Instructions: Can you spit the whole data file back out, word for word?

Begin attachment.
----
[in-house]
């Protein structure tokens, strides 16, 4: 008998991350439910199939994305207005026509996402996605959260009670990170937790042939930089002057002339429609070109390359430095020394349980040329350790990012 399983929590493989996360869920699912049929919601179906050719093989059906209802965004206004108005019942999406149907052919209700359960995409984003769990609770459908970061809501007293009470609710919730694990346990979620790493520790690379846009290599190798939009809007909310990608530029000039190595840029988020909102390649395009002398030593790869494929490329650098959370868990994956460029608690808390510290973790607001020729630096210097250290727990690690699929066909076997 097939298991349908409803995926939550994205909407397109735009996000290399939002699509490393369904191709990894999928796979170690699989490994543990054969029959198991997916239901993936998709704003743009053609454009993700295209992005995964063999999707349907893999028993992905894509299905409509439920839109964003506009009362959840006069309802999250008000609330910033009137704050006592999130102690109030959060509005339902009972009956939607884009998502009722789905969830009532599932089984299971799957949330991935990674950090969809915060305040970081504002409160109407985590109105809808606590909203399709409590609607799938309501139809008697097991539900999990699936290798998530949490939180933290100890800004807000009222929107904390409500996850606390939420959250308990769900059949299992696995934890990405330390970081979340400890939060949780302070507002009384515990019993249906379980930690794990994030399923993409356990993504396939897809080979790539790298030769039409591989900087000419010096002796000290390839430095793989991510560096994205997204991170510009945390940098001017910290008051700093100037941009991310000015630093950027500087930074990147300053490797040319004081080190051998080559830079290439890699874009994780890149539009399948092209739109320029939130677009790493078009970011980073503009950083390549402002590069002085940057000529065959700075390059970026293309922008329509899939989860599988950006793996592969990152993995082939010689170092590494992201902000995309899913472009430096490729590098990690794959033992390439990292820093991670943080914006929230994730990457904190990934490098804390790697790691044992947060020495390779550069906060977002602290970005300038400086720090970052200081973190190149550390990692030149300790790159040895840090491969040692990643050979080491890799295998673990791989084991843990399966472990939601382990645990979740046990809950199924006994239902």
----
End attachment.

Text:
[in-house]
């Protein structure tokens, strides 16, 4: 008998991350439910199939994305207005026509996402996605959260009670990170937790042939930089002057002339429609070109390359430095020394349980040329350790990012 399983929590493989996360869920699912049929919601179906050719093989059906209802965004206004108005019942999406149907052919209700359960995409984003769990609770459908970061809501007293009470609710919730694990346990979620790493520790690379846009290599190798939009809007909310990608530029000039190595840029988020909102390649395009002398030593790869494929490329650098959370868990994956460029608690808390510290973790607001020729630096210097250290727990690690699929066909076997 097939298991349908409803995926939550994205909407397109735009996000290399939002699509490393369904191709990894999928796979170690699989490994543990054969029959198991997916239901993936998709704003743009053609454009993700295209992005995964063999999707349907893999028993992905894509299905409509439920839109964003506009009362959840006069309802999250008000609330910033009137704050006592999130102690109030959060509005339902009972009956939607884009998502009722789905969830009532599932089984299971799957949330991935990674950090969809915060305040970081504002409160109407985590109105809808606590909203399709409590609607799938309501139809008697097991539900999990699936290798998530949490939180933290100890800004807000009222929107904390409500996850606390939420959250308990769900059949299992696995934890990405330390970081979340400890939060949780302070507002009384515990019993249906379980930690794990994030399923993409356990993504396939897809080979790539790298030769039409591989900087000419010096002796000290390839430095793989991510560096994205997204991170510009945390940098001017910290008051700093100037941009991310000015630093950027500087930074990147300053490797040319004081080190051998080559830079290439890699874009994780890149539009399948092209739109320029939130677009790493078009970011980073503009950083390549402002590069002085940057000529065959700075390059970026293309922008329509899939989860599988950006793996592969990152993995082939010689170092590494992201902000995309899913472009430096490729590098990690794959033992390439990292820093991670943080914006929230994730990457904190990934490098804390790697790691044992947060020495390779550069906060977002602290970005300038400086720090970052200081973190190149550390990692030149300790790159040895840090491969040692990643050979080491890799295998673990791989084991843990399966472990939601382990645990979740046990809950199924006994239902």